The Mystik cassette player has been penciled in for production at an estimated retail price of €99 (US$110), but before that can happen the team has launched the project on Kickstarter to raise funds and engage with potential customers. Pledges start at €71 and, if all goes to plan, shipping is estimated to start in September. The video below has more.

MYSTIK: A next-generation portable cassette player

Source: Mulann SA

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7 comments
Bionic88
I can see the draw towards the vinyl revival, but cassettes don't carry the nostalgia factor IMO. Anyone that's ever used them has at one point lost one to the cassette player. Their durability alone is suspect. The only fond memories about them is the Maxwell ad w/ the dude in the chair getting blasted by speakers.. maybe that was implied.
paul314
If you use cassettes, at least you'll be able to find your music. Once mine goes into digital storage, it's lost unless by some random luck I can remember the right keywords.
Terry B
Sadly, let down by mediocre frequency response which is worse than the best AM broadcast, let alone FM. What will this mean for its wow and flutter performance? Classical music lovers should give it a miss.
Aross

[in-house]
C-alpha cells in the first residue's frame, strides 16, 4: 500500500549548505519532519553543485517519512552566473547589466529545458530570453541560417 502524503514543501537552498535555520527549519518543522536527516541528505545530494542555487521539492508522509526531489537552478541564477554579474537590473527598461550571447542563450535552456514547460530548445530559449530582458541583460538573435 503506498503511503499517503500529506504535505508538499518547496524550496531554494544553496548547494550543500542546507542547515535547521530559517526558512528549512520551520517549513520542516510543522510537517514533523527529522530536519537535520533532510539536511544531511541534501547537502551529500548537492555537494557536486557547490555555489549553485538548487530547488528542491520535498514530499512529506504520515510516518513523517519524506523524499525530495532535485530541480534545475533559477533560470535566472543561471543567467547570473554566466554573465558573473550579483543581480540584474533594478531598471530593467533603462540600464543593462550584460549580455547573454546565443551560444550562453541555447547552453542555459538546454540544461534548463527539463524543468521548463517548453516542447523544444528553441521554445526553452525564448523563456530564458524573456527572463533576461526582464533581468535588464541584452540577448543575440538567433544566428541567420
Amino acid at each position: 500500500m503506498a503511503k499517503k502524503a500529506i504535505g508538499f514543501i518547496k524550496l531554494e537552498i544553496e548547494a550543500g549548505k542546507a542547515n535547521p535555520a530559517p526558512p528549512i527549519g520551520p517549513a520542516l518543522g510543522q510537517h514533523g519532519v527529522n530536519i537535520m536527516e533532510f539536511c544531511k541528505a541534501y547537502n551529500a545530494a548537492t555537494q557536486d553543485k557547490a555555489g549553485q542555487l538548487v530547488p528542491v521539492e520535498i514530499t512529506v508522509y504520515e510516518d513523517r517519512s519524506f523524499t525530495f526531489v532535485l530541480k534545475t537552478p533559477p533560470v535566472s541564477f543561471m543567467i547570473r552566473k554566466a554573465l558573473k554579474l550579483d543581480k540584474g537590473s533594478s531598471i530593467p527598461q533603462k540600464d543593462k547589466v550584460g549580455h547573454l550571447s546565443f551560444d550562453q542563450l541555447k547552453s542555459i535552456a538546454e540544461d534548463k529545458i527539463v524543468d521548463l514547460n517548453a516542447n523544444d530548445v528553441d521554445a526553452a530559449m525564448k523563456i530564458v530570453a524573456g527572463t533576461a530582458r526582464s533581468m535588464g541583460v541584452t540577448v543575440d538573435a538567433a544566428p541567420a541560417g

Some will like it and some will not. My $39.99 Sony Walkman tape deck/radio still works great although a little hard on batteries. The problem with tape is over time they deteriorate and transmit noise into the player. To avoid this I copy everything from the original sources, 45s, LPs, Cassettes and 8 Tracks to record-able cassettes. I also I have all my music digitally on my computer but still prefer to listen to the cassettes as the quality of sound is much better than the digital equivalent.
I would be interested in upgrading to this new unit if, and only if, it comes with 1. a smart search to locate the track you want instead of having to fast forward and stop etc and 2. that it plays both sides without having to turn the tape.
Douglas Rogers
I am sitting here looking at my Pioneer multi-cassette recorder, which still works fine (although I have replaced the main motor. I did have it repaired once for tape eating but that was right after I bought it. I liked having 120 min. custom tapes in the minivan, which had a tape player until the digital tuner died. The sound quality was limited by being in the car and not the unit.
IvanWashington
simply madness. even a cheapo Z brand cassette deck at the peak of the cassette era had spec that were far in excess of the published 100-10k frequency response of this overpriced thing.
GordonHoffman
I still have my cassettes from the 70s and 80s. For some music, that's the only copies I have. I used TDK and Maxell high quality tapes, and they still sound good. The Sony Walkman I have is wearing out. The Sony Boombox is adequate, but awkward. I would be interested in a Cassette Player of quality for around $75.00. being able to do live recordings might be worth something. I don't trust the really cheap players (tape eaters). It feel weird when I realise how old they are - and how sophisticated 80s rock was getting, just before Disco blew up the rock world.